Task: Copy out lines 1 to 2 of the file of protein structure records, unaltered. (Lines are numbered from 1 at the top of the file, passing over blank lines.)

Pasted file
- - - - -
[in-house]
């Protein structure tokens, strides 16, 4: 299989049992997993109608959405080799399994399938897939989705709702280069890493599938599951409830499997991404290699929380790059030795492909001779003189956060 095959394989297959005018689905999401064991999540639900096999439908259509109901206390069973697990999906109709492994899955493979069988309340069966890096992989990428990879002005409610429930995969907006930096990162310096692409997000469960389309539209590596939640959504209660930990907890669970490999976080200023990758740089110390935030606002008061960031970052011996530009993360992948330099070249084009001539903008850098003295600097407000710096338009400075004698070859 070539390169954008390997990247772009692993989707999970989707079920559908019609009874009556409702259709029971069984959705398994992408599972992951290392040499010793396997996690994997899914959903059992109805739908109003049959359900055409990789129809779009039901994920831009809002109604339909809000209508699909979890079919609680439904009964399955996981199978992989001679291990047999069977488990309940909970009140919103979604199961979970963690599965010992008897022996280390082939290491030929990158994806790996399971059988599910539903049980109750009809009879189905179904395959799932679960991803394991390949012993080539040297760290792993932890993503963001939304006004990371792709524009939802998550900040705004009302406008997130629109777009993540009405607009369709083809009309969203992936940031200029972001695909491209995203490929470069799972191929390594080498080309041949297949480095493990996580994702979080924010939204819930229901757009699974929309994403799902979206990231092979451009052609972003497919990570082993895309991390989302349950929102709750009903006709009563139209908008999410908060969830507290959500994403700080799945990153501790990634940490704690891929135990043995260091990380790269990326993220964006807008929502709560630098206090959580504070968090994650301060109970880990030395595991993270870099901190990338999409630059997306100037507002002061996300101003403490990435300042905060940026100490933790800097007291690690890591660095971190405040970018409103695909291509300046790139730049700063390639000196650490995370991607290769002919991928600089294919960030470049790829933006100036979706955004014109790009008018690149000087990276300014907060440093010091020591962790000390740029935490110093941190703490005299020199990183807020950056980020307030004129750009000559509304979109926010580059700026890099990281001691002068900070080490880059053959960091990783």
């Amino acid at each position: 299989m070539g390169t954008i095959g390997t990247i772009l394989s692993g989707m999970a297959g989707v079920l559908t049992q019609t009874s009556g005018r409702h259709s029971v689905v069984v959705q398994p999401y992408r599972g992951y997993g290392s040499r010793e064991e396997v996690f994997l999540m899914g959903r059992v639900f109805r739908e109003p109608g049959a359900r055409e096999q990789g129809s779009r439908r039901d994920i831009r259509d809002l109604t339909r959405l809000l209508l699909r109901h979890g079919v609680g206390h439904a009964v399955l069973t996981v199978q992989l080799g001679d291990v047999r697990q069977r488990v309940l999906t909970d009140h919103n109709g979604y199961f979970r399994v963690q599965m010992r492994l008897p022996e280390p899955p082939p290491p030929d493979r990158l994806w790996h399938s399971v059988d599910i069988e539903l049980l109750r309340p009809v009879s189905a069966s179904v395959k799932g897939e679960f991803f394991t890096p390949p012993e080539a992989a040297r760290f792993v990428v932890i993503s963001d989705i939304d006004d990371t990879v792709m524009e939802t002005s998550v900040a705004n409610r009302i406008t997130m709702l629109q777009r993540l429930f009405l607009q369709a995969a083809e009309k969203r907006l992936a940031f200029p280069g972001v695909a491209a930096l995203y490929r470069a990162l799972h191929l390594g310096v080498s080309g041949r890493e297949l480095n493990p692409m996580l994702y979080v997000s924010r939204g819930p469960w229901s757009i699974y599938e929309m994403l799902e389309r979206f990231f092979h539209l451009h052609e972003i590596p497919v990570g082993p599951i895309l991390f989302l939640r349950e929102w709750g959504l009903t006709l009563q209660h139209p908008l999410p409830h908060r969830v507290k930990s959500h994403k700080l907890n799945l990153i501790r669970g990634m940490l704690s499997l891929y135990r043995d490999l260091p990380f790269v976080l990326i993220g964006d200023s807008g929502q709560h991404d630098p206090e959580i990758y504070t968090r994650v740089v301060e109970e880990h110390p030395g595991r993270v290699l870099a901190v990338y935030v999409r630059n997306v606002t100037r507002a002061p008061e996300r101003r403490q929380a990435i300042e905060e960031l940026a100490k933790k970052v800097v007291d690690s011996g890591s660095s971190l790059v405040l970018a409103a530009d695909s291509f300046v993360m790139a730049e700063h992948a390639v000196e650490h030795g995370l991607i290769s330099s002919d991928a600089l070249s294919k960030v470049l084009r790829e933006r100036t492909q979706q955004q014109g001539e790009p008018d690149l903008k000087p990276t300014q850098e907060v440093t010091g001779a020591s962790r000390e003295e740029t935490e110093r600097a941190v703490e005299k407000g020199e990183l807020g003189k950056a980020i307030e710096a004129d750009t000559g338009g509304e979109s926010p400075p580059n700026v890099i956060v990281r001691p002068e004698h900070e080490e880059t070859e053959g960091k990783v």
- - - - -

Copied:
[in-house]
């Protein structure tokens, strides 16, 4: 299989049992997993109608959405080799399994399938897939989705709702280069890493599938599951409830499997991404290699929380790059030795492909001779003189956060 095959394989297959005018689905999401064991999540639900096999439908259509109901206390069973697990999906109709492994899955493979069988309340069966890096992989990428990879002005409610429930995969907006930096990162310096692409997000469960389309539209590596939640959504209660930990907890669970490999976080200023990758740089110390935030606002008061960031970052011996530009993360992948330099070249084009001539903008850098003295600097407000710096338009400075004698070859 070539390169954008390997990247772009692993989707999970989707079920559908019609009874009556409702259709029971069984959705398994992408599972992951290392040499010793396997996690994997899914959903059992109805739908109003049959359900055409990789129809779009039901994920831009809002109604339909809000209508699909979890079919609680439904009964399955996981199978992989001679291990047999069977488990309940909970009140919103979604199961979970963690599965010992008897022996280390082939290491030929990158994806790996399971059988599910539903049980109750009809009879189905179904395959799932679960991803394991390949012993080539040297760290792993932890993503963001939304006004990371792709524009939802998550900040705004009302406008997130629109777009993540009405607009369709083809009309969203992936940031200029972001695909491209995203490929470069799972191929390594080498080309041949297949480095493990996580994702979080924010939204819930229901757009699974929309994403799902979206990231092979451009052609972003497919990570082993895309991390989302349950929102709750009903006709009563139209908008999410908060969830507290959500994403700080799945990153501790990634940490704690891929135990043995260091990380790269990326993220964006807008929502709560630098206090959580504070968090994650301060109970880990030395595991993270870099901190990338999409630059997306100037507002002061996300101003403490990435300042905060940026100490933790800097007291690690890591660095971190405040970018409103695909291509300046790139730049700063390639000196650490995370991607290769002919991928600089294919960030470049790829933006100036979706955004014109790009008018690149000087990276300014907060440093010091020591962790000390740029935490110093941190703490005299020199990183807020950056980020307030004129750009000559509304979109926010580059700026890099990281001691002068900070080490880059053959960091990783």